Weekly Church Service – Twenty-fourth Sunday After Pentecost: 15 November 2020


God has destined us not for wrath but for obtaining salvation through our Lord Jesus Christ. Therefore encourage one another and build up each other. 1 Thessalonians 5:9, 11


Everliving God,

before the earth was formed,

and even after it shall cease to be, you are God.

Break into our short span of life

and show us those things that are eternal,

that we may serve your purpose in all we do;

through Jesus Christ our Lord,

who lives and reigns with you in unity with the

Holy Spirit, one God, now and for ever. Amen.


  • Judges 4:1-10
  • Psalm 123
  • 1 Thessalonians 5:1-11
  • Matthew 25:14-30

next week

  • Ezekiel 34:11-16, 20-24
  • Psalm 100
  • Ephesians 1:15-23
  • Matthew 25:31-46

A Thought to Ponder

Pentecost 24 Matthew 25:14-30

“‘You wicked, lazy servant! So you knew that I harvest where I did not plant and gather where I did not scatter …?

’“For to everyone who has, more will be given, and they will grow rich; but from the those who have not, even what they have will be taken away.”

The “measure” of Christ’s judgment in the world to come is made clear in the parable of the talents: The Lord will judge us according to how well we used the “talents” and gifts every one of us has been given. The greater the “capital” we have been given, the greater God’s expectations.

Whatever degree of talent, ability and wealth we possess have been “entrusted” to us by the “Master.” Jesus teaches that our place in the reign of God will depend on our stewardship of those talents God has given us: whether we “bury” them in fear or selfishness or use them readily to reveal God in our midst.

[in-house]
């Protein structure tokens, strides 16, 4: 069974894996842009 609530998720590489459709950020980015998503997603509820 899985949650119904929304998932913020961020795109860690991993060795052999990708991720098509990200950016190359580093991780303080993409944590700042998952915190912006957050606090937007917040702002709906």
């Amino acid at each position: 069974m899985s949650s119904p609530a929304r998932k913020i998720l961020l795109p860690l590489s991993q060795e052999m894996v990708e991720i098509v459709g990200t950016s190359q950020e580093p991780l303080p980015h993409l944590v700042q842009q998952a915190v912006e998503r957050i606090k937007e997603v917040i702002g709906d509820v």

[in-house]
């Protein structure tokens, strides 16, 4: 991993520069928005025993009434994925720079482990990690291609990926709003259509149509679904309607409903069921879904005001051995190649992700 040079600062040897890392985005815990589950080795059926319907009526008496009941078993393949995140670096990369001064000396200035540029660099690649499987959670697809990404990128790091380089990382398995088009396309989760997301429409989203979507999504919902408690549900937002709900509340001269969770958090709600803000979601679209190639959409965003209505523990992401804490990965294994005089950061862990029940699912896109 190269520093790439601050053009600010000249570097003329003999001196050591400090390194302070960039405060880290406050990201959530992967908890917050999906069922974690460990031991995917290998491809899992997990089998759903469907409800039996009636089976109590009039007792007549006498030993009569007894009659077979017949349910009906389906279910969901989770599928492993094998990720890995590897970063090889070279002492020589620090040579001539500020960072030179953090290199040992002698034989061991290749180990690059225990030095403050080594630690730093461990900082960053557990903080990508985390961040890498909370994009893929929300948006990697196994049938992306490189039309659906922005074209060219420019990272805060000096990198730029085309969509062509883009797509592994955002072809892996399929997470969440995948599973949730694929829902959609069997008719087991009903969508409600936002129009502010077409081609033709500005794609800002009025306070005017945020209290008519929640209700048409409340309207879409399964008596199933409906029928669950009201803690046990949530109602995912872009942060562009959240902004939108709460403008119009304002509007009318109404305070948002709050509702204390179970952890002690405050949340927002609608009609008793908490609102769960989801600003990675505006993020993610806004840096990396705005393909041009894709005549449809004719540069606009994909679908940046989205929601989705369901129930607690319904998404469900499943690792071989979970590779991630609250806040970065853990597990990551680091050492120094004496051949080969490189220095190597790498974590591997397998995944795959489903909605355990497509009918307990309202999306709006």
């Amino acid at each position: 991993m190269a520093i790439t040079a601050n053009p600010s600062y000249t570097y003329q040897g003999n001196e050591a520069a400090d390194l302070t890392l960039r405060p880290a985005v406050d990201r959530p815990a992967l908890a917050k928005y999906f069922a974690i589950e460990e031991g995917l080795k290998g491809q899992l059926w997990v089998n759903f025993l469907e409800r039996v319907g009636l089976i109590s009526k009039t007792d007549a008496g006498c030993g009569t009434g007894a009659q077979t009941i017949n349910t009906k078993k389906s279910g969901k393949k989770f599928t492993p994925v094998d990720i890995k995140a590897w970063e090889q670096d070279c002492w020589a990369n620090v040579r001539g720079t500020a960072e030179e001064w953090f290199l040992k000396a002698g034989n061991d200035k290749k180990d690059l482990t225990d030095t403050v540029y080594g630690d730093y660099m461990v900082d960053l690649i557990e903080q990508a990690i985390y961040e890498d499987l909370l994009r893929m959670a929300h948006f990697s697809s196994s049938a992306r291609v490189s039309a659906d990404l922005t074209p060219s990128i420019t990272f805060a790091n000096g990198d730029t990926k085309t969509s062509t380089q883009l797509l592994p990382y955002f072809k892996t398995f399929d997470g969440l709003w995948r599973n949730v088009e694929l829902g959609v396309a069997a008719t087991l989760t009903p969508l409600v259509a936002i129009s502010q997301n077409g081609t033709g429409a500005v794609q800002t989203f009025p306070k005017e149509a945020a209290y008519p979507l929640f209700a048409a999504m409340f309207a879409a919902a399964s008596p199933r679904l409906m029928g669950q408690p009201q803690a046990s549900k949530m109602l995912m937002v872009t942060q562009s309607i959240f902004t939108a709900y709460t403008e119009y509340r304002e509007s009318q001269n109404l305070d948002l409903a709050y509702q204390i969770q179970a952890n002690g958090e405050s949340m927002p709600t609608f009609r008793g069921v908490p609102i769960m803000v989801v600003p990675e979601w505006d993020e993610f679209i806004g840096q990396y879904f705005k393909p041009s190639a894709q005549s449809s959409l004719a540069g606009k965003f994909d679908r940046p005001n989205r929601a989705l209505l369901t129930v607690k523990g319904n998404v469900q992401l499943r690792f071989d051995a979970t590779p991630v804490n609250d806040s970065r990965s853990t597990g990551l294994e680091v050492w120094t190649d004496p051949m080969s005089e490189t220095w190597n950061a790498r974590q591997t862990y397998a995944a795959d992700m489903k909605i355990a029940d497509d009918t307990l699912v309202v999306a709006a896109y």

Each one of us is given many opportunities to “reap and gather.” The challenge of the Gospel is to be ready and willing to respond to those opportunities joyfully and generously for the sakes of others, to build the kingdom of God in own time and place.

Jesus urges us not to “bury” our talents in the safe ground of self-interest and passivity but to “invest” them for the benefit of all. Christ calls us to a faith that is willing take the risk of investing what we have in the greater good, and he promises us the grace to work to enable others to realise a return on the investment of their own talents in God’s kingdom in our midst.  

© Connections/MediaWorks


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